Numberama, also known as Take Ten, is a number matching puzzle game.
- Video of 1 – 18 Solution
- Numbers Game – Numberama Strategy
- Numbers Game – Numberama 1 – 18 Solution
- Numbers Game – Numberama 1 – 19 Solution
- Numbers Game – Numberama, Random Solution 1
- Numbers Game – Numberama, Random 1000
The object is to clear the board by selecting numbers that match or that add to ten. Numbers match vertically or horizontally and must be contiguous. For example, a 2 and an 8 add to 10, and so can be eliminated if they are adjacent to each other either horizontally or vertically. Similar for 1 – 9, 3 – 7, etc., as well as 4 – 4, 5 – 5, etc. There can be black space between the numbers; the rule is that there cannot be another number between them.
Select numbers by touching them. The first number you touch will turn grey. When you touch a matching number, assuming they are eliminable, they will be blacked out.
When you press Check, all the remaining numbers (the List) will be rewritten contiguously at the end of the sequence. For example, if the remaining numbers are 1 – 3 – 5 – 1, then after checking you will have 1 – 3 – 5 – 1 – 1 – 3 – 5 – 1. The rewriting process ignores black space.
You are allowed to Undo only the previous elimination, so proceed cautiously.
You cannot Undo after you clear the board. (See below.)
You can Undo a Check if your previous move was not to Clear. That is, if you Clear then Check, then you cannot Undo the Check. Furthermore, if you have not cleared the board prior to the Check, you can Undo the previous elimination as well.
When you press Help, if there is a match available, two matching squares will be highlighted. Help will highlight the topmost match on the board.
A message will display if no matches are possible.
As I will explain later, eliminating the topmost match is not necessarily a good strategy. In fact, it’s often a bad strategy, as eliminating matches at the top of the screen means that after you Check, you will have fewer available matches in the middle of the screen.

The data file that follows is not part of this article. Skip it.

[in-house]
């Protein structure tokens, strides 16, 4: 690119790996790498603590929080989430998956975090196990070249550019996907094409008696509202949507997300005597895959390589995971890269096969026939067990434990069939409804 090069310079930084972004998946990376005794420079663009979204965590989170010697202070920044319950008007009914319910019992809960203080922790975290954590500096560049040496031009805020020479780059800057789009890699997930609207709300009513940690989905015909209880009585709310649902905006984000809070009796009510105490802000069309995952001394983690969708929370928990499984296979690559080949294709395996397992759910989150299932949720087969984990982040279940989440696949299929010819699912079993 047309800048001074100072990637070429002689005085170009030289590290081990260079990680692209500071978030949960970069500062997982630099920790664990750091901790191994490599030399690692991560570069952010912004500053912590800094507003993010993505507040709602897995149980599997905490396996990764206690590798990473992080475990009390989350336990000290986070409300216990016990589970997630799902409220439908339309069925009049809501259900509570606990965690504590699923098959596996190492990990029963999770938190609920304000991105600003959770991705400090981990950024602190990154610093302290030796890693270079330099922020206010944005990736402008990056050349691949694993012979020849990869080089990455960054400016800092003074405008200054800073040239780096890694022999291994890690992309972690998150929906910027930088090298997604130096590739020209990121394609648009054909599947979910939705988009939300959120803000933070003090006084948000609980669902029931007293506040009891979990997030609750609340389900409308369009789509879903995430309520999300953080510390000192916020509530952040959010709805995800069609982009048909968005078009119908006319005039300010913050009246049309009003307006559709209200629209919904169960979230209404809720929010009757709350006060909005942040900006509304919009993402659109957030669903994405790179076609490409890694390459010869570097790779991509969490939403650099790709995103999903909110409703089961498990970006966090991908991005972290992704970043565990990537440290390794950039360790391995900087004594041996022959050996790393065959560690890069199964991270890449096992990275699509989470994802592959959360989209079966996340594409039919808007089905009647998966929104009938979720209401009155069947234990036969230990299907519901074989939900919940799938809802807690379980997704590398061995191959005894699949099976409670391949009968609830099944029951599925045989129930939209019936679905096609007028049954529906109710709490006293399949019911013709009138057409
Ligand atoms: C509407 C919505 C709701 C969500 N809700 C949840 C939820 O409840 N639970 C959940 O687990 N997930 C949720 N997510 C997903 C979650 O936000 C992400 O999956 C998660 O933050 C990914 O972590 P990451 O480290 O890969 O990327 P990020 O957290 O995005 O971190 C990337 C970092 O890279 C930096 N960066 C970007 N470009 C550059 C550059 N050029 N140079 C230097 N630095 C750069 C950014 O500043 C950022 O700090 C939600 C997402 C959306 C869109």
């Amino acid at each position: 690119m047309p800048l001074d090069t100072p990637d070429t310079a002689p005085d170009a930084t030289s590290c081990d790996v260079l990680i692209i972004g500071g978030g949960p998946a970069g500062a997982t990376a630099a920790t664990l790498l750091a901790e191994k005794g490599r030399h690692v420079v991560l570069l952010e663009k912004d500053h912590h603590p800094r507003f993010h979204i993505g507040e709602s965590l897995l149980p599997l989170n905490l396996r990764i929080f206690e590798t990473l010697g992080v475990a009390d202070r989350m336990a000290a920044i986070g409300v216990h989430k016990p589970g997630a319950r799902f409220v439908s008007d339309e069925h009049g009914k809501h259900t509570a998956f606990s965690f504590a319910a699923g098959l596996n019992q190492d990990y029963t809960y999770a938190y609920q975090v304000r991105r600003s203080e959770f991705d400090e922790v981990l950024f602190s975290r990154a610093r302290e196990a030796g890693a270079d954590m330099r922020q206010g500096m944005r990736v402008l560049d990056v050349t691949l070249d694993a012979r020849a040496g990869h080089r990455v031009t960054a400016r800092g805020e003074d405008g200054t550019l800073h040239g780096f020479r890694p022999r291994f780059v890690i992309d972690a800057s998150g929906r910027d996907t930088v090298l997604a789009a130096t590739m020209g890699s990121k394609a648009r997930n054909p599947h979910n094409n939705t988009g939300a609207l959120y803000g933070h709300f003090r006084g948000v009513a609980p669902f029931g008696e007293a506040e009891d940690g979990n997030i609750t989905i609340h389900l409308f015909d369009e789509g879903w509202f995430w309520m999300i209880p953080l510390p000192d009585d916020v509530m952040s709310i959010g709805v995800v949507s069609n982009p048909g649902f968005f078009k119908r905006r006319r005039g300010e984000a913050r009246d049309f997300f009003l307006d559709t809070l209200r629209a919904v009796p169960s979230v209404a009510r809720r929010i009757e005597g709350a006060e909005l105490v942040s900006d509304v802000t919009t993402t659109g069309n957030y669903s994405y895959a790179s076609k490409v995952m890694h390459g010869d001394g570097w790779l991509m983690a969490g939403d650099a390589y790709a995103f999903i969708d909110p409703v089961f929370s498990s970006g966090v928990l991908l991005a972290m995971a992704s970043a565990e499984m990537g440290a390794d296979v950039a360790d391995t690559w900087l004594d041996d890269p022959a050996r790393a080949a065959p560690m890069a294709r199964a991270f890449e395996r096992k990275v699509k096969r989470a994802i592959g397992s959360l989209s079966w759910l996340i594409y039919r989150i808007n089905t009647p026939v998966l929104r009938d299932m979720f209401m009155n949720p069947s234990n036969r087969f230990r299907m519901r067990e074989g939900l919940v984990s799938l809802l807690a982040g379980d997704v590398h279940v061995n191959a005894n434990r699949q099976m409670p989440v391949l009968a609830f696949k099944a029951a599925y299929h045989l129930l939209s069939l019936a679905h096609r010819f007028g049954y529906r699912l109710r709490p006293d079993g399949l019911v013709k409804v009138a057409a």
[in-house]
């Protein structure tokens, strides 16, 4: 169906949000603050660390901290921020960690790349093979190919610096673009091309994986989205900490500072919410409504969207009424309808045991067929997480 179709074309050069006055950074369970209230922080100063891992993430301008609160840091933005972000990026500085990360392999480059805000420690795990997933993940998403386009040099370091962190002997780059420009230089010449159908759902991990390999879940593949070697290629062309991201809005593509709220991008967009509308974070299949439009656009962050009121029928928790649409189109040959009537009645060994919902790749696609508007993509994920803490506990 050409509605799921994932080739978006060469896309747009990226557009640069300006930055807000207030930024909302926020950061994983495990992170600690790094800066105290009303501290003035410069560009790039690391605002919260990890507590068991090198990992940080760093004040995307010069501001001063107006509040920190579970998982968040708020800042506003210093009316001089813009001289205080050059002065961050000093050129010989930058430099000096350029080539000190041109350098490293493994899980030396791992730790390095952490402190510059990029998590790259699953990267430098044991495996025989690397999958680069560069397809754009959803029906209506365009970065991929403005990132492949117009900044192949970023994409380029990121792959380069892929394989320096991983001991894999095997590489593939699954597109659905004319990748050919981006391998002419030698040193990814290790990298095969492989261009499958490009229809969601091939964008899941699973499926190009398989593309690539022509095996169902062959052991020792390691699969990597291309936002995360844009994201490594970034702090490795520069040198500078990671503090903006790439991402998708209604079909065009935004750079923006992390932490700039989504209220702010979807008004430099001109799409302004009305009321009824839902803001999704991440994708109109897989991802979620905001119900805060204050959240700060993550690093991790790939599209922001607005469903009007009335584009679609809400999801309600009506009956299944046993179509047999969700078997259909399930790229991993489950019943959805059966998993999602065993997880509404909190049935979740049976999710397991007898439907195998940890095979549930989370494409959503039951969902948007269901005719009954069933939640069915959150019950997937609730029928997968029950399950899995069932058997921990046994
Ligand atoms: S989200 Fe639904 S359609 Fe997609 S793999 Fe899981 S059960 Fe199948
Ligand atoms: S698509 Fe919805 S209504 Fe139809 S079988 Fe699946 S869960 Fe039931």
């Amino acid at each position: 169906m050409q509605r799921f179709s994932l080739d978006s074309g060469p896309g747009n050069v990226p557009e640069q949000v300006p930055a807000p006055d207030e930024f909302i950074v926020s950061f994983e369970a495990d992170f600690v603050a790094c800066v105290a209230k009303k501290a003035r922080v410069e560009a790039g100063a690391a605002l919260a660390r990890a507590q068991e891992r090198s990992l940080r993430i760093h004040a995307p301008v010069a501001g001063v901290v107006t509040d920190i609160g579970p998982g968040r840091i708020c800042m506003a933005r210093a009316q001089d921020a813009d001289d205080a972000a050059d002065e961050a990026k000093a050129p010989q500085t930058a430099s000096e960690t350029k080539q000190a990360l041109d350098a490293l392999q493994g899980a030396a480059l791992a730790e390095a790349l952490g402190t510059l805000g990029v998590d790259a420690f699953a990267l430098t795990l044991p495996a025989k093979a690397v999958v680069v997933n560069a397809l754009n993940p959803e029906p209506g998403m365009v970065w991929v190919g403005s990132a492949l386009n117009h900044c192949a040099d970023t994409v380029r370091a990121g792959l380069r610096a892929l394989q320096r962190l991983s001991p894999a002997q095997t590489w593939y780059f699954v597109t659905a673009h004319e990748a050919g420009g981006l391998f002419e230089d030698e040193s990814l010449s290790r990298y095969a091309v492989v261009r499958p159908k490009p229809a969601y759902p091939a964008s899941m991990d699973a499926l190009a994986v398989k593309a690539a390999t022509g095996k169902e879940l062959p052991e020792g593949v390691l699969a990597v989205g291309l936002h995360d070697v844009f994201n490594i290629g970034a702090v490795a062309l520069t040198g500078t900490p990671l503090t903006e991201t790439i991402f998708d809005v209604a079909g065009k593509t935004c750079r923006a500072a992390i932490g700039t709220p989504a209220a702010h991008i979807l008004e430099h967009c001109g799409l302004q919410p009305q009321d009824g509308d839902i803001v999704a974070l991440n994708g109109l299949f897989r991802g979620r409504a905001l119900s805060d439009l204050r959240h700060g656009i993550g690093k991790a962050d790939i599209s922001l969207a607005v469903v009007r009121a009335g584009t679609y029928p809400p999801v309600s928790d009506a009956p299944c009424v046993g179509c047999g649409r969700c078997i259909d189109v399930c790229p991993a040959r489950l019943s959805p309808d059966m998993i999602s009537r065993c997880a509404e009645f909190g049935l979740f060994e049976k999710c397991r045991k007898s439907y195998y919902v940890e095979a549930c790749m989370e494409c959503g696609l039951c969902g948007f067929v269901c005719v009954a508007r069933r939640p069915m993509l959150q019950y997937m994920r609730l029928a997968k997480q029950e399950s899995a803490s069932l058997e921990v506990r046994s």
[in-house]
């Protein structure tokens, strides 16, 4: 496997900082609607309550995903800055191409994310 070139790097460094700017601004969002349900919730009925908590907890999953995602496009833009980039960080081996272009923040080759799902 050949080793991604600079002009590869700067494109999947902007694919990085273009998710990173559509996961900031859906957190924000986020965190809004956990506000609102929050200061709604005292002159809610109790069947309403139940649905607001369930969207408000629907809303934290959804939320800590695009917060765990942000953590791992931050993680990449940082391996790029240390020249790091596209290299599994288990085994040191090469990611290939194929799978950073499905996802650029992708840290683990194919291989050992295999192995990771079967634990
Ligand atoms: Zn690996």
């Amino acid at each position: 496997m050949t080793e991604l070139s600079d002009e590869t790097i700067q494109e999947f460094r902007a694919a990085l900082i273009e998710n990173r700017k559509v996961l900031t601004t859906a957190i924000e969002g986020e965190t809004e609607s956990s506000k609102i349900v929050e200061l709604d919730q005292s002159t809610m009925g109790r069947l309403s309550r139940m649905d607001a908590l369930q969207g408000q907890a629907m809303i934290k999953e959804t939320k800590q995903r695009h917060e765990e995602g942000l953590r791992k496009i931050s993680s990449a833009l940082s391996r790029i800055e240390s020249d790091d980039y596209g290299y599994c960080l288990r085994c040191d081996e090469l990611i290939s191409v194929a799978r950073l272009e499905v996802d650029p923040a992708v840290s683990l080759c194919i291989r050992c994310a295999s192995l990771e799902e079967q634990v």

When you press Clear, completely blacked rows will be removed. Again, you cannot Undo after a row has cleared, so only Clear when you are certain that you do not want to Undo.
If the situation gets too dire, Restart lets you begin again.
Beneath the Help button is a pull-down arrow. Press or pull this to see ‘Game Statistics’, which is an accounting of the number of numbers on the current board and an inventory of digits.
Note that after your first Check, there will always be an even number of each digit in the list. Use this fact to your advantage as you develop strategies and recognise patterns.
1 – 18
This starts you with a list of the digits in the numbers from 1 to 18, except 0. The first row is 1 through 9. Following are ten, eleven, twelve, etc. to eighteen. In this mode, there is a delay between possibilities to use the Help button.
1 – 19
This is the same start as 1 – 18 mode, but with an additional 1 – 9 at the end of the list. As in 1 – 18, the Help delay is enabled.
There are two choices in Quick Mode. First, you can choose a 1 – 18 layout, but there is no delay between Help possibilities.
Second, you can choose a Random list the same length as 1 – 18. Again, there is no delay between Help possibilities.
This latter is the mode I play most often. Once you have worked out a pattern for both 1 – 18 and 1 – 19, you’ll likely want to play Random.
The resembles 1 – 18 Mode, except that Clear removes blank columns rather than blank rows, and readjusts the list accordingly. Random listings are not available, so once you’ve worked out a pattern to complete the standard list, you will have completed the challenge.
This resembles 1 – 18 Mode, except that it is timed. You compete against your own best times. Use this mode if you fancy induced anxiety whilst puzzling.